RobotDyn UNO + ESP8266: AT Mode

This entry is part 2 of 2 in the series ESP8266
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This post should probably have a sub-title: The penny drops

After a short-lived feeling of victory in this previous post, I set upon trying to get the Arduino and ESP8266 talking on this combo-board which I have had lying around for a few years.

I had, in that last post, got the ESP8266 connected to my wifi network and serving a little webpage, but I could not for the life of my work out how to make it talk to the ‘Uno’ ATMega328P.

Realisation #1

This came through looking through source code for SparkFun ESP Shield (source on Github). The two chips communication using serial (or UART) with the ESP8266 in ‘AT mode’

My problem was that I could not work out how to get my ESP8266 into this mythical AT Mode. You can test AT mode is working by sending AT to the chip in using serial input. If things are working you will get OK back. If not…nothing, like I was getting.

Realisation #2

(and I really hope this saves someone some time!)

I had been all gung-ho about uploading Arduino-style sketches to the ESP chip and getting websites to serve. I am not sure when/how the penny dropped. What I did not write about in the previous post is that I had been flashing new firmware onto the ESP8266 prior to sticking the Arduino-style code on. What I did not realise was that doing this overwrites the freshly-flashed AT mode firmware one was so happy about getting on the chip moments before with the ExpressIf firmware tool:

  1. When you use the ExpressIf tool successfully it sticks fresh up-to-date firmware on the chip which is running AT mode out-of-the-box.
  2. If you then stick something else on there from Arduino IDE or PlaformIO (or whatever) you break – well actually overwrite entirely – the AT firmware you just flashed.
Upload settings on firmware tool from last post.


To get AT working again, go back and re-flash using the ExpressIF tool (again!!!), and do not load anything else onto the ESP8266 chip afterwards.

Connect Using AT

BTW, to this point we are still working purely with the ESP8266 here, so if you have the RobotDyn UNO-ESP board, it needs to have the USB+ESP DIP switches ‘ON’ and everything else ‘OFF’.

The docs in ExpressIf’s docs are very good, and there are lots of cool things you can do with the AT instruction set – websockets, OTA upgrades and wot not.

First things first though, to connect to your wi-fi the command below worked for me:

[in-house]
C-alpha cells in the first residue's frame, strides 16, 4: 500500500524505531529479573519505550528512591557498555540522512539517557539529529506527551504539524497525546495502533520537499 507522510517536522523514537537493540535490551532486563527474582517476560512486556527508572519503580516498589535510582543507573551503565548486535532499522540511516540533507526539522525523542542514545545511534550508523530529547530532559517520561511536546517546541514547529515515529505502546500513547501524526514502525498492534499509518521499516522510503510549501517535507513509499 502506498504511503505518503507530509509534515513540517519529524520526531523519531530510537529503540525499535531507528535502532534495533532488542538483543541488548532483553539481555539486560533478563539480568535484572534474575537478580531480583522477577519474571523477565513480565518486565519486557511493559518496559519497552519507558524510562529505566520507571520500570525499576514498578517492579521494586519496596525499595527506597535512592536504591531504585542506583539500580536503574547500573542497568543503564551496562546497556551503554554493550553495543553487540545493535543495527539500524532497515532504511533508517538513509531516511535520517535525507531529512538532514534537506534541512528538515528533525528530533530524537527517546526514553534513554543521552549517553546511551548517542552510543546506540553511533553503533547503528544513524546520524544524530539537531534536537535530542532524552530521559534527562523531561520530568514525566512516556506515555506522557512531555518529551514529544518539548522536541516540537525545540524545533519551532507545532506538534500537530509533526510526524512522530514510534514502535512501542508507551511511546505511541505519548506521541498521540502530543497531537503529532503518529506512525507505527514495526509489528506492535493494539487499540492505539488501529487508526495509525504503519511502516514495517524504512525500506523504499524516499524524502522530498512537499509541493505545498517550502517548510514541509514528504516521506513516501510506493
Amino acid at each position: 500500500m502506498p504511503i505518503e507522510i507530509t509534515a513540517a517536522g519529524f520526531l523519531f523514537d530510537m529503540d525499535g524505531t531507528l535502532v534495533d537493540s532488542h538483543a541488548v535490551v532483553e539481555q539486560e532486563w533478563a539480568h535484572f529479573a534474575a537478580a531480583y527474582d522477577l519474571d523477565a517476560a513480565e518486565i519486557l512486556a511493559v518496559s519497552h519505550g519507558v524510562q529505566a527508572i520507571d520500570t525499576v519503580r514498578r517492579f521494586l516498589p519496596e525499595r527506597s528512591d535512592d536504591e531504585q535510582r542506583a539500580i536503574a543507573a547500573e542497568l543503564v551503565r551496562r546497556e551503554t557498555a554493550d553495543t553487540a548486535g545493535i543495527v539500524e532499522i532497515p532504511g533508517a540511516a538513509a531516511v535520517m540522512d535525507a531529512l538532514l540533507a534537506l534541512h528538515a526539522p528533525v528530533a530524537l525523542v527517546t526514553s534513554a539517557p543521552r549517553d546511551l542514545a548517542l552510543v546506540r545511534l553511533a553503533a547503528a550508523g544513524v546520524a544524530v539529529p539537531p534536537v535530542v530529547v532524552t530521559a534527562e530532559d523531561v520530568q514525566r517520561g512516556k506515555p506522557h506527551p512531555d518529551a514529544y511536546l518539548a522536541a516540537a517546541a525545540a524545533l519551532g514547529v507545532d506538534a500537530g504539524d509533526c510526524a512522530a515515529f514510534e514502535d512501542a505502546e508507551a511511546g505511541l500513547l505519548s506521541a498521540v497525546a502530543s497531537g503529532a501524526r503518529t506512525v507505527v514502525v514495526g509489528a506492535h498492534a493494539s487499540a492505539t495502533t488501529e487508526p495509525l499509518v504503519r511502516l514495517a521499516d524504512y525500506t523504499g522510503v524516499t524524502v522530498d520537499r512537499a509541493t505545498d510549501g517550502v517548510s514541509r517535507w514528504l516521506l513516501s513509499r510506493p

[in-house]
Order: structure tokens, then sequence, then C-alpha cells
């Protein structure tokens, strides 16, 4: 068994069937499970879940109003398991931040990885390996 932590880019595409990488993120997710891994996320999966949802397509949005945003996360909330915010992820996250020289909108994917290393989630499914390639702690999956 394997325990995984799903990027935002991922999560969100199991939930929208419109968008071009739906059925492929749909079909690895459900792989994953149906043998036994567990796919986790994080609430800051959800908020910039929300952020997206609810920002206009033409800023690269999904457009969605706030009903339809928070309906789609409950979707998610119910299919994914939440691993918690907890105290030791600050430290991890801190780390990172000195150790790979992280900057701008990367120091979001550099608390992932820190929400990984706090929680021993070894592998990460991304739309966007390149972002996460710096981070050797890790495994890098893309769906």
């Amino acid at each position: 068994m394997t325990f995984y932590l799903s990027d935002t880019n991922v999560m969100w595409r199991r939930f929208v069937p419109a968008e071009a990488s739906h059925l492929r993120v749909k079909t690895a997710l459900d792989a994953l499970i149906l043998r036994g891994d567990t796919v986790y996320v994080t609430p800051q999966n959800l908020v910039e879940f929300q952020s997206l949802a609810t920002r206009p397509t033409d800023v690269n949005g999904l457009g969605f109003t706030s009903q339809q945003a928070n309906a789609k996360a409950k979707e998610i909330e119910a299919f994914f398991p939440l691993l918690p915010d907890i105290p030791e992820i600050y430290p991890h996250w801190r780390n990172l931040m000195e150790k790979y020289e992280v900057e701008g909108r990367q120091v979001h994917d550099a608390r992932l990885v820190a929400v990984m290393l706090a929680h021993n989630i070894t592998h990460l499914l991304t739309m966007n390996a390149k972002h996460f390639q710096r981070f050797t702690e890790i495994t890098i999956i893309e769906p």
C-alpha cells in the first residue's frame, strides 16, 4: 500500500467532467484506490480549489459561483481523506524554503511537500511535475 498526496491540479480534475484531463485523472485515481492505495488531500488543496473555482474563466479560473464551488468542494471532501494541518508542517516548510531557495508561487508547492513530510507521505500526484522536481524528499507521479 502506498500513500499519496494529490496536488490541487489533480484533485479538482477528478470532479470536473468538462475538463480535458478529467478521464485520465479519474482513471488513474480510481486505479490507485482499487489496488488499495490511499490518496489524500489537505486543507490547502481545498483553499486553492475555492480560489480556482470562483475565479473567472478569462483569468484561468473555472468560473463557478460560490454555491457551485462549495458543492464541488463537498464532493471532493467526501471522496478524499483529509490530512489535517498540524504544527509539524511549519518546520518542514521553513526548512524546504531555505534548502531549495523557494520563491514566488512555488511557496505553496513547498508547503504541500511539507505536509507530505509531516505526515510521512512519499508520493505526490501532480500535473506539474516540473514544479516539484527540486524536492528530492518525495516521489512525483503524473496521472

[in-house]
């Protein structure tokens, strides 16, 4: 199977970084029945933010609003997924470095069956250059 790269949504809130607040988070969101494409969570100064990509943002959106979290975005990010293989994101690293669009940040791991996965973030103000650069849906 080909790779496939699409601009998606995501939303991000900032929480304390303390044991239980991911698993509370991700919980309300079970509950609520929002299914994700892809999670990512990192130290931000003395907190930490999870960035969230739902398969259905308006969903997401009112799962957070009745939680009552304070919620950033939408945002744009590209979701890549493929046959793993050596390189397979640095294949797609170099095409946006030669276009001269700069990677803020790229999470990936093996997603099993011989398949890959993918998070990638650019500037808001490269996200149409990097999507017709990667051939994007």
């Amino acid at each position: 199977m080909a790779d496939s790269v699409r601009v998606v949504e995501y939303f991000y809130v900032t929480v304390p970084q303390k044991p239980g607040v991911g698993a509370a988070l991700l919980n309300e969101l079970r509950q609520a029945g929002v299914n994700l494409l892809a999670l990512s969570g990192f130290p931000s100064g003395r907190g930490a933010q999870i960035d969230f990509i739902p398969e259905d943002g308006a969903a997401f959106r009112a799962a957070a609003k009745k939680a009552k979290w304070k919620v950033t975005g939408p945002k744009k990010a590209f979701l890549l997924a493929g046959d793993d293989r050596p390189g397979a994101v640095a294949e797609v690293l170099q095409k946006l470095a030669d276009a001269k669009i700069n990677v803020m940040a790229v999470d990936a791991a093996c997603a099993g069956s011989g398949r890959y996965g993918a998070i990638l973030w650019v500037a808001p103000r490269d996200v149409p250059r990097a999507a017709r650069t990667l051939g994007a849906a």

//CWJAP_DEF means these settings are saved as default onto ESP8266.

Replace ‘abc‘ with your 2.6Ghz wifi network SSID and ‘0123456789’ with the p/w. I think there may be some weird escapes you need if your SSID or password is especially elaborate, but that is your problem to solve.

Also in later versions of the AT instruction set, CWJAP, which you’ll see elsewhere, is replaced by CWJAP_DEF and CWJAP_CUR which connect and save the default SSID settings and connect using the currently saved settings respectively.

You should get a successfull connection. You can get your devices IP address on local network with ‘AT+CIFSR’:

What AT success looks like 🙂

Connection error?

I was getting the readout below when I tried to connect. It would get a connection-or-sorts, and a few seconds later it would disconnect.


 //this happened after a couple of seconds

I found this post which fixed it. This command enables DCHP mode on your ESP8266 chip:


Other pitfalls

In the image from Arduino IDE Serial console above, note the line endings mode `Both NL & CR`. AT expects a newline & carriage return, and the baud rate needs to be the same as that set on the chip (more on that later)

Incidentally, the baud, a unit of data transmission speed, is named after the French engineer Jean M. Emile Baudot who, according to Wikipedia, invented a multiplexed printing telegraph system. So now we know!


Pretty excited.

With AT you can pretty much use the ESP8266 as a wifi-dongle for your Arduino (or whatever). It does the wi-fi stuff and leaves you to do the interesting stuff.

But I have still not got the UNO and ESP8266 talking.

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